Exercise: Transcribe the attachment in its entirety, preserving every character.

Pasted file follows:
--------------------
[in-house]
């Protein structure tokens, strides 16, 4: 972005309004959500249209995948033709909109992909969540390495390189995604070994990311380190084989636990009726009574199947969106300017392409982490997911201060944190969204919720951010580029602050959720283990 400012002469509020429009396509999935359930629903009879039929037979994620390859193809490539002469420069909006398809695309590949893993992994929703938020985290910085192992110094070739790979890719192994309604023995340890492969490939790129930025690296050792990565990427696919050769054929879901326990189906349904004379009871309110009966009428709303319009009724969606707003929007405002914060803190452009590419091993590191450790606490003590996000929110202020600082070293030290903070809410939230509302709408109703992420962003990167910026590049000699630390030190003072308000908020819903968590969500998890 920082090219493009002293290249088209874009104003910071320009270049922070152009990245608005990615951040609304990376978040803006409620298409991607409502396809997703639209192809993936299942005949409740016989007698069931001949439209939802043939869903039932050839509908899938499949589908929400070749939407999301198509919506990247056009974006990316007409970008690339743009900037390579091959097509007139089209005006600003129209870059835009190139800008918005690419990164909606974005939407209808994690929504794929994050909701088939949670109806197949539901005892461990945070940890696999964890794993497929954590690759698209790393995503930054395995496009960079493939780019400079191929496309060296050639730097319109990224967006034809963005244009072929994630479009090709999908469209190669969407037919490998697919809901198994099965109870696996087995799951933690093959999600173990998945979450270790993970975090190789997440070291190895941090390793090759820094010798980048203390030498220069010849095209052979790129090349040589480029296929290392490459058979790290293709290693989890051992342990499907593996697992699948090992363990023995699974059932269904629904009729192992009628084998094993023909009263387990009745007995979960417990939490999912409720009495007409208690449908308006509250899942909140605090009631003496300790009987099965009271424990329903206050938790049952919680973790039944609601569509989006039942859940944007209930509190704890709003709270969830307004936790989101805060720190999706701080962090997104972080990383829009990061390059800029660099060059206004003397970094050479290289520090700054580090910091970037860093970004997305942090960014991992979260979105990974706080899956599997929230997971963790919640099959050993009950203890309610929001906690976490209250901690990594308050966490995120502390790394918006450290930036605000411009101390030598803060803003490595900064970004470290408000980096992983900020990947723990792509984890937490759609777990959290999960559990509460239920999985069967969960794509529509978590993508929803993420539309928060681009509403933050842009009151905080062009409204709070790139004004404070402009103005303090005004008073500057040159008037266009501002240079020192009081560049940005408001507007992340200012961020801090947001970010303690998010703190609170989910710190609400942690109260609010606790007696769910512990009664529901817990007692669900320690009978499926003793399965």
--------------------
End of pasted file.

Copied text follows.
[in-house]
């Protein structure tokens, strides 16, 4: 972005309004959500249209995948033709909109992909969540390495390189995604070994990311380190084989636990009726009574199947969106300017392409982490997911201060944190969204919720951010580029602050959720283990 400012002469509020429009396509999935359930629903009879039929037979994620390859193809490539002469420069909006398809695309590949893993992994929703938020985290910085192992110094070739790979890719192994309604023995340890492969490939790129930025690296050792990565990427696919050769054929879901326990189906349904004379009871309110009966009428709303319009009724969606707003929007405002914060803190452009590419091993590191450790606490003590996000929110202020600082070293030290903070809410939230509302709408109703992420962003990167910026590049000699630390030190003072308000908020819903968590969500998890 920082090219493009002293290249088209874009104003910071320009270049922070152009990245608005990615951040609304990376978040803006409620298409991607409502396809997703639209192809993936299942005949409740016989007698069931001949439209939802043939869903039932050839509908899938499949589908929400070749939407999301198509919506990247056009974006990316007409970008690339743009900037390579091959097509007139089209005006600003129209870059835009190139800008918005690419990164909606974005939407209808994690929504794929994050909701088939949670109806197949539901005892461990945070940890696999964890794993497929954590690759698209790393995503930054395995496009960079493939780019400079191929496309060296050639730097319109990224967006034809963005244009072929994630479009090709999908469209190669969407037919490998697919809901198994099965109870696996087995799951933690093959999600173990998945979450270790993970975090190789997440070291190895941090390793090759820094010798980048203390030498220069010849095209052979790129090349040589480029296929290392490459058979790290293709290693989890051992342990499907593996697992699948090992363990023995699974059932269904629904009729192992009628084998094993023909009263387990009745007995979960417990939490999912409720009495007409208690449908308006509250899942909140605090009631003496300790009987099965009271424990329903206050938790049952919680973790039944609601569509989006039942859940944007209930509190704890709003709270969830307004936790989101805060720190999706701080962090997104972080990383829009990061390059800029660099060059206004003397970094050479290289520090700054580090910091970037860093970004997305942090960014991992979260979105990974706080899956599997929230997971963790919640099959050993009950203890309610929001906690976490209250901690990594308050966490995120502390790394918006450290930036605000411009101390030598803060803003490595900064970004470290408000980096992983900020990947723990792509984890937490759609777990959290999960559990509460239920999985069967969960794509529509978590993508929803993420539309928060681009509403933050842009009151905080062009409204709070790139004004404070402009103005303090005004008073500057040159008037266009501002240079020192009081560049940005408001507007992340200012961020801090947001970010303690998010703190609170989910710190609400942690109260609010606790007696769910512990009664529901817990007692669900320690009978499926003793399965």